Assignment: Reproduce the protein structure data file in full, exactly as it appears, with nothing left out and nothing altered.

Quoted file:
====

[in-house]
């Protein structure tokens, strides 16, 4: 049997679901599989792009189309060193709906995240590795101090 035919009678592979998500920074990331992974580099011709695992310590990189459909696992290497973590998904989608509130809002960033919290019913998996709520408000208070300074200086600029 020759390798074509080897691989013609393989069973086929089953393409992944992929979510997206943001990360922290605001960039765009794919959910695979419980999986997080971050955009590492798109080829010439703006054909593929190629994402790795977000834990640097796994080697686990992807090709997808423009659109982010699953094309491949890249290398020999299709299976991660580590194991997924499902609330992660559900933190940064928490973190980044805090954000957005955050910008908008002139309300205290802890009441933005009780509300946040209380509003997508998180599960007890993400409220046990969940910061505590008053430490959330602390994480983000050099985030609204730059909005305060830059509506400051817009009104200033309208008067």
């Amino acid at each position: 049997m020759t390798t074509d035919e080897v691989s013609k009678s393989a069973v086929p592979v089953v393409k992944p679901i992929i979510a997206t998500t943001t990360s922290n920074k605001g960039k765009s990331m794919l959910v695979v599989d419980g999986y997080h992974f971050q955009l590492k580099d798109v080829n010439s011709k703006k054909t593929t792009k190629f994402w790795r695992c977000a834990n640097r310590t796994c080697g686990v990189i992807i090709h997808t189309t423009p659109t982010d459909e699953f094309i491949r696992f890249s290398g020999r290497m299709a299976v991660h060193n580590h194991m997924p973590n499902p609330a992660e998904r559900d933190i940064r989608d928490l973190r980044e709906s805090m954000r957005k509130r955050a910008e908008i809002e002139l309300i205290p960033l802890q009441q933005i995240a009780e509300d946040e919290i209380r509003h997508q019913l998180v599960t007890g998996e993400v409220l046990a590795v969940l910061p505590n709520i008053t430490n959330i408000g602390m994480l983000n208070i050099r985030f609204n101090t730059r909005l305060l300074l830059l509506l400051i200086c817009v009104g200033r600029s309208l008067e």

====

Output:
[in-house]
């Protein structure tokens, strides 16, 4: 049997679901599989792009189309060193709906995240590795101090 035919009678592979998500920074990331992974580099011709695992310590990189459909696992290497973590998904989608509130809002960033919290019913998996709520408000208070300074200086600029 020759390798074509080897691989013609393989069973086929089953393409992944992929979510997206943001990360922290605001960039765009794919959910695979419980999986997080971050955009590492798109080829010439703006054909593929190629994402790795977000834990640097796994080697686990992807090709997808423009659109982010699953094309491949890249290398020999299709299976991660580590194991997924499902609330992660559900933190940064928490973190980044805090954000957005955050910008908008002139309300205290802890009441933005009780509300946040209380509003997508998180599960007890993400409220046990969940910061505590008053430490959330602390994480983000050099985030609204730059909005305060830059509506400051817009009104200033309208008067």
């Amino acid at each position: 049997m020759t390798t074509d035919e080897v691989s013609k009678s393989a069973v086929p592979v089953v393409k992944p679901i992929i979510a997206t998500t943001t990360s922290n920074k605001g960039k765009s990331m794919l959910v695979v599989d419980g999986y997080h992974f971050q955009l590492k580099d798109v080829n010439s011709k703006k054909t593929t792009k190629f994402w790795r695992c977000a834990n640097r310590t796994c080697g686990v990189i992807i090709h997808t189309t423009p659109t982010d459909e699953f094309i491949r696992f890249s290398g020999r290497m299709a299976v991660h060193n580590h194991m997924p973590n499902p609330a992660e998904r559900d933190i940064r989608d928490l973190r980044e709906s805090m954000r957005k509130r955050a910008e908008i809002e002139l309300i205290p960033l802890q009441q933005i995240a009780e509300d946040e919290i209380r509003h997508q019913l998180v599960t007890g998996e993400v409220l046990a590795v969940l910061p505590n709520i008053t430490n959330i408000g602390m994480l983000n208070i050099r985030f609204n101090t730059r909005l305060l300074l830059l509506l400051i200086c817009v009104g200033r600029s309208l008067e």